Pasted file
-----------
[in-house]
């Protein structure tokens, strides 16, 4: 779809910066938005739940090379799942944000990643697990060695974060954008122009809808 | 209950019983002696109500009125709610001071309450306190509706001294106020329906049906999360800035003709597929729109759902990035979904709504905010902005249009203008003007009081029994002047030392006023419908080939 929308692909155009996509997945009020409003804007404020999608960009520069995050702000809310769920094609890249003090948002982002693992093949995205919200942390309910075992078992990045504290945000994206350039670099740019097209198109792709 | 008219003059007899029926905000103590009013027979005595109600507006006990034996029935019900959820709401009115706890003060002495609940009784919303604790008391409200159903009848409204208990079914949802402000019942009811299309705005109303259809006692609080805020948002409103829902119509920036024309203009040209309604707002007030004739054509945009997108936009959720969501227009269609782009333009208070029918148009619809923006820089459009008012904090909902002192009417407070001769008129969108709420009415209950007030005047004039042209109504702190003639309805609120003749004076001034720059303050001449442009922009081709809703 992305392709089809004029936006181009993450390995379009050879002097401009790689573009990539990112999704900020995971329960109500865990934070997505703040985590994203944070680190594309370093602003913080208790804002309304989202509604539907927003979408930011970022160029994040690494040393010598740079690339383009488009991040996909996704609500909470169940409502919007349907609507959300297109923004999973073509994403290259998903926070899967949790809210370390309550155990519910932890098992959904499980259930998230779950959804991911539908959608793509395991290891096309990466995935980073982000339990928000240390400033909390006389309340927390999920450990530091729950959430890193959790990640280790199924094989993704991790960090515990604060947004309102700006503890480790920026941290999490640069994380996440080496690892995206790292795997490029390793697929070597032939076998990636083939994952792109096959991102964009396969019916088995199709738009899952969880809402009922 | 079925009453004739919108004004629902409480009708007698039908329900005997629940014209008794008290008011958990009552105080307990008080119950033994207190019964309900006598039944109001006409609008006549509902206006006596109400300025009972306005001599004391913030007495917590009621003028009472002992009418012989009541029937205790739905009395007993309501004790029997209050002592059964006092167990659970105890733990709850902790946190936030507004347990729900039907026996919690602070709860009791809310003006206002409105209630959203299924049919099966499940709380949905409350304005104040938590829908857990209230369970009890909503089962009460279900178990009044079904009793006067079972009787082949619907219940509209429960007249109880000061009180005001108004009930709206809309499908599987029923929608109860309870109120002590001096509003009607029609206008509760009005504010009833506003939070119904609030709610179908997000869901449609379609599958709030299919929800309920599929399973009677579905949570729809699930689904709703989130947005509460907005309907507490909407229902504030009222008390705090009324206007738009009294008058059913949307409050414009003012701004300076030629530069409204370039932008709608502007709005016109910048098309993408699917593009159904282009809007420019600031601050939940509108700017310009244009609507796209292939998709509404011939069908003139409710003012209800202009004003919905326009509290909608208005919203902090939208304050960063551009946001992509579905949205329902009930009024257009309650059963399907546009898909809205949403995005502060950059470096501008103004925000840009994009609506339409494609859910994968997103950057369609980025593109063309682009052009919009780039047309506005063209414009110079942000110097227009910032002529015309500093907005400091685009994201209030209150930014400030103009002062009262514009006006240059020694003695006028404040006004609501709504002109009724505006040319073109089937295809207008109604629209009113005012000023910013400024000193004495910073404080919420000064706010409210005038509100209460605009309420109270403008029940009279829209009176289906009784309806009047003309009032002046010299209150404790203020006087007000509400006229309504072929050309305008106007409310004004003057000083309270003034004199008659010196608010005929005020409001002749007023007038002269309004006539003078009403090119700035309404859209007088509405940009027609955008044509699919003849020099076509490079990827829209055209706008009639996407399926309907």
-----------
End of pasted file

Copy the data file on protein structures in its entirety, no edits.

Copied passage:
[in-house]
């Protein structure tokens, strides 16, 4: 779809910066938005739940090379799942944000990643697990060695974060954008122009809808 | 209950019983002696109500009125709610001071309450306190509706001294106020329906049906999360800035003709597929729109759902990035979904709504905010902005249009203008003007009081029994002047030392006023419908080939 929308692909155009996509997945009020409003804007404020999608960009520069995050702000809310769920094609890249003090948002982002693992093949995205919200942390309910075992078992990045504290945000994206350039670099740019097209198109792709 | 008219003059007899029926905000103590009013027979005595109600507006006990034996029935019900959820709401009115706890003060002495609940009784919303604790008391409200159903009848409204208990079914949802402000019942009811299309705005109303259809006692609080805020948002409103829902119509920036024309203009040209309604707002007030004739054509945009997108936009959720969501227009269609782009333009208070029918148009619809923006820089459009008012904090909902002192009417407070001769008129969108709420009415209950007030005047004039042209109504702190003639309805609120003749004076001034720059303050001449442009922009081709809703 992305392709089809004029936006181009993450390995379009050879002097401009790689573009990539990112999704900020995971329960109500865990934070997505703040985590994203944070680190594309370093602003913080208790804002309304989202509604539907927003979408930011970022160029994040690494040393010598740079690339383009488009991040996909996704609500909470169940409502919007349907609507959300297109923004999973073509994403290259998903926070899967949790809210370390309550155990519910932890098992959904499980259930998230779950959804991911539908959608793509395991290891096309990466995935980073982000339990928000240390400033909390006389309340927390999920450990530091729950959430890193959790990640280790199924094989993704991790960090515990604060947004309102700006503890480790920026941290999490640069994380996440080496690892995206790292795997490029390793697929070597032939076998990636083939994952792109096959991102964009396969019916088995199709738009899952969880809402009922 | 079925009453004739919108004004629902409480009708007698039908329900005997629940014209008794008290008011958990009552105080307990008080119950033994207190019964309900006598039944109001006409609008006549509902206006006596109400300025009972306005001599004391913030007495917590009621003028009472002992009418012989009541029937205790739905009395007993309501004790029997209050002592059964006092167990659970105890733990709850902790946190936030507004347990729900039907026996919690602070709860009791809310003006206002409105209630959203299924049919099966499940709380949905409350304005104040938590829908857990209230369970009890909503089962009460279900178990009044079904009793006067079972009787082949619907219940509209429960007249109880000061009180005001108004009930709206809309499908599987029923929608109860309870109120002590001096509003009607029609206008509760009005504010009833506003939070119904609030709610179908997000869901449609379609599958709030299919929800309920599929399973009677579905949570729809699930689904709703989130947005509460907005309907507490909407229902504030009222008390705090009324206007738009009294008058059913949307409050414009003012701004300076030629530069409204370039932008709608502007709005016109910048098309993408699917593009159904282009809007420019600031601050939940509108700017310009244009609507796209292939998709509404011939069908003139409710003012209800202009004003919905326009509290909608208005919203902090939208304050960063551009946001992509579905949205329902009930009024257009309650059963399907546009898909809205949403995005502060950059470096501008103004925000840009994009609506339409494609859910994968997103950057369609980025593109063309682009052009919009780039047309506005063209414009110079942000110097227009910032002529015309500093907005400091685009994201209030209150930014400030103009002062009262514009006006240059020694003695006028404040006004609501709504002109009724505006040319073109089937295809207008109604629209009113005012000023910013400024000193004495910073404080919420000064706010409210005038509100209460605009309420109270403008029940009279829209009176289906009784309806009047003309009032002046010299209150404790203020006087007000509400006229309504072929050309305008106007409310004004003057000083309270003034004199008659010196608010005929005020409001002749007023007038002269309004006539003078009403090119700035309404859209007088509405940009027609955008044509699919003849020099076509490079990827829209055209706008009639996407399926309907």